Hydrogen has a high specific energy, high flame speed, wide range of flammability, and clean burning characteristics which suggest a possibility of high performance in internal combustion engines (ICE). These attributes have been realized for more than half a century since the onset of hydrogen engine development. In the early 1990s, FSEC conducted research on using hydrogen in an ICE. This work resulted in the development of a mixed fuel called HYTEST. Today, automobile manufacturers and DOE continue to work on hydrogen-powered ICEs.
|Hydrogen/natural gas fueling (HYTEST fuel) of Ford Ranger, FSEC H2 Lab
(Photo: S. Spencer)
As far as the performance of a hydrogen engine is concerned, its limit of flammability in air is the most important factor. Hydrogen's low lean limit of flammability provides an opportunity to use the lean-burn engine (LBE) concept with hydrogen engines quite successfully. The LBE concept refers to engine operation that is leaner (higher air to fuel mass ratio) than stoichiometric (chemically correct air-fuel ratio). The amount of work done during the expansion process in a lean-burn engine is relatively large (due to lower cycle temperature), resulting in a proportionally higher thermal efficiency.
The LBE concept with hydrogen further facilitates and promotes the use of so-called "mixture regulation" or "quality governing" at light engine loads. Unlike gasoline-fueled engines that require throttling at lower engine loads, hydrogen-fueled engines can be operated at reduced power levels by limiting only the rate at which fuel is supplied, without restricting the flow rate of the intake air. Therefore, engine "pumping losses" which occur when the throttle valve is used are completely avoided. Hydrogen's high auto-ignition temperature provides an opportunity to operate hydrogen-fueled engines at higher compression ratios than those normally used with gasoline engines. The result is a further gain in indicated thermal efficiency.
Impediments to hydrogen utilization in an ICE are caused by its low ignition energy and wide limits of flammability. These make hydrogen engines particularly prone to pre-ignition. The situation is further aggravated by hydrogen's high flame speed. Pre-ignition leads to harmful flashbacks into the carburetor and rough operation and is believed to be due to the development of surface "hot spots." Induction ignition can occur due to excessive temperatures of both combustion chamber components and small surface deposits or suspended particles. Hydrogen's exceptionally low ignition energy requires that the average temperature prevailing within the combustion space during induction be sufficiently low so that the formation of hot spots is avoided. This requires appropriate cooling of the cylinder head, piston, valves, combustion chamber wall, and the use of cold spark plugs (non-platinum tipped spark plugs). One way to reduce the effect of combustion chamber hot spots on the pre-ignition of a fresh charge is to use thermal dilution techniques. The unusual heat and mass transfer characteristics of hydrogen make it almost necessary to rethink the combustion chamber and cooling system design so that hydrogen's unique attributes can be capitalized on to full advantage.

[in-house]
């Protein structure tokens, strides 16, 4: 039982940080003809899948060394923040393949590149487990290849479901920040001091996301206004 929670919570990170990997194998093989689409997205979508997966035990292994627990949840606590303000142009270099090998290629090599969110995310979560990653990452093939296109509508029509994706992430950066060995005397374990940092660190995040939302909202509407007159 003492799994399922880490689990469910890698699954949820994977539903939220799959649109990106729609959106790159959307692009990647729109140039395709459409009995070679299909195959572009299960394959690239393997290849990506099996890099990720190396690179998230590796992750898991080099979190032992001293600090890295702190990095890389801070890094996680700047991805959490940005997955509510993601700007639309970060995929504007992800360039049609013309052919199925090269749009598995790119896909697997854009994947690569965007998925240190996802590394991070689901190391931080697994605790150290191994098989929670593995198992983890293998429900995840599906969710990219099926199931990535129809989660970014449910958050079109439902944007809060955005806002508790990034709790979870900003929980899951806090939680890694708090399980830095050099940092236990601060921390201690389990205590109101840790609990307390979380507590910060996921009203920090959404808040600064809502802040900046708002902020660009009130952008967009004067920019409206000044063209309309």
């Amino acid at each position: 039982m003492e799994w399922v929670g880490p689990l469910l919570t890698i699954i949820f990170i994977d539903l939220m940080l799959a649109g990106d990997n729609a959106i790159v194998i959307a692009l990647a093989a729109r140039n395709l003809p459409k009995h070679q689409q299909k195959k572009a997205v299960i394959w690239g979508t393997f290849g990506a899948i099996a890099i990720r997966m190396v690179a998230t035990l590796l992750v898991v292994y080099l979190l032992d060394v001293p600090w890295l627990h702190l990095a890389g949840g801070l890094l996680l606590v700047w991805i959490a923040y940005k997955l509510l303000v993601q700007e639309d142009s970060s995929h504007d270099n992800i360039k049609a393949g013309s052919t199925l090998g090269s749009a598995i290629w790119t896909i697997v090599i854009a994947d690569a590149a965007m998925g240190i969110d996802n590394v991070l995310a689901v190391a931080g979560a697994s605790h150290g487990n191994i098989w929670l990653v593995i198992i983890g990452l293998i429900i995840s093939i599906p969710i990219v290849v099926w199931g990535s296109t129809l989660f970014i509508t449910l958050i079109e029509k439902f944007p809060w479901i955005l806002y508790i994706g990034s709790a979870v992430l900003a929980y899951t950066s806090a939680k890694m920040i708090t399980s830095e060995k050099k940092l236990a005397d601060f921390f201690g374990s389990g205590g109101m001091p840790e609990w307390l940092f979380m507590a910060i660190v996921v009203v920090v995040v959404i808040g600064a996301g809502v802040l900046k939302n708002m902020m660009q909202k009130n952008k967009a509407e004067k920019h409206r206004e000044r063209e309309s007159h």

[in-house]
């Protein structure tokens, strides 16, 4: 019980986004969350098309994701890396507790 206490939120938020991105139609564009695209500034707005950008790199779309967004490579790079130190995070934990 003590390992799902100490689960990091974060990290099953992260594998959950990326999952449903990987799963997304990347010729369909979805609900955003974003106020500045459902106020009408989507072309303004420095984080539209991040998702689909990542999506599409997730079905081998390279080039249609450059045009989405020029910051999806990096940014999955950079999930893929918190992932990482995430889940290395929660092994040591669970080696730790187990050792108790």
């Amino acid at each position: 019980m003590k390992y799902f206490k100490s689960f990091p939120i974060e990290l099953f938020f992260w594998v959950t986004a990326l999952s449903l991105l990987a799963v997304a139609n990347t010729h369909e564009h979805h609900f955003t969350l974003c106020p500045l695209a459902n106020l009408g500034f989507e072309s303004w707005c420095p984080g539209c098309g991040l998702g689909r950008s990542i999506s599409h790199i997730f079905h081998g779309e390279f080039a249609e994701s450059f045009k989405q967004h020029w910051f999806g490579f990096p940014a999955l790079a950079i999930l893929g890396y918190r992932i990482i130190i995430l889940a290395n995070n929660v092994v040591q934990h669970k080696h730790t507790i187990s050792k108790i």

Another important issue regarding the engine operation, especially with near stoichiometric hydrogen and air mixtures, is the extent of NOx formation. This problem has been dealt with using any type of thermal dilution of charge by utilizing excess air (lean burn concept), water injection into the cylinder, and exhaust gas recirculation. The collective findings of many researchers appear to indicate that, in order to take full advantage of the lean burn concept and hydrogen's wide flammability limits to reduce NOx emissions to acceptable levels, it would be necessary to confine engine operation to equivalence ratios of approximately 0.65 or lower. It is also possible to achieve low levels of NOx emission with hydrogen engines utilizing internal mixture formation by DCI or port injection. In the internal mixture formation technique, hydrogen is admitted into the combustion chamber directly and under pressure. This approach has required the development of a high-pressure cryogenic injection system as well as salient combustion chamber designs which promote turbulence and rapid mixing of hydrogen and air in the cylinder. It appears that high-power, lean burn hydrogen engines that also produce minimal NOx emission are feasible.
FSEC staff have conducted major work on the use of hydrogen and natural gas as a fuel for ICEs by examining the prospects of mixing hydrogen with natural gas to improve engine performance and lower engine emissions. Researchers began the work by blending low amounts of hydrogen (5 to 10 percent) with natural gas, but results showed that mixtures of more than 20 percent hydrogen would be required to achieve the desired emission reductions.
This work focused on a mixture of hydrogen-enriched natural gas that allowed for an extended “lean burn limit” and thus lower engine emissions without using a catalytic converter. During this work, FSEC completed a series of tests on a 30-percent-plus hydrogen-enriched methane mixture, which was used to run a 350-cubic-inch V8 engine. Results showed that nitrogen oxide emissions could be lowered by approximately 90 percent in comparison with a gasoline-powered car. FSEC named the hydrogen-methane mixture HYTEST (any hydrogen-methane fuel with hydrogen content greater than 20 percent) and received a patent on the fuel.
For additional technical information on hydrogen ICEs, see: http://www.eere.energy.gov/hydrogenandfuelcells/tech_validation/pdfs/fcm03r0.pdf.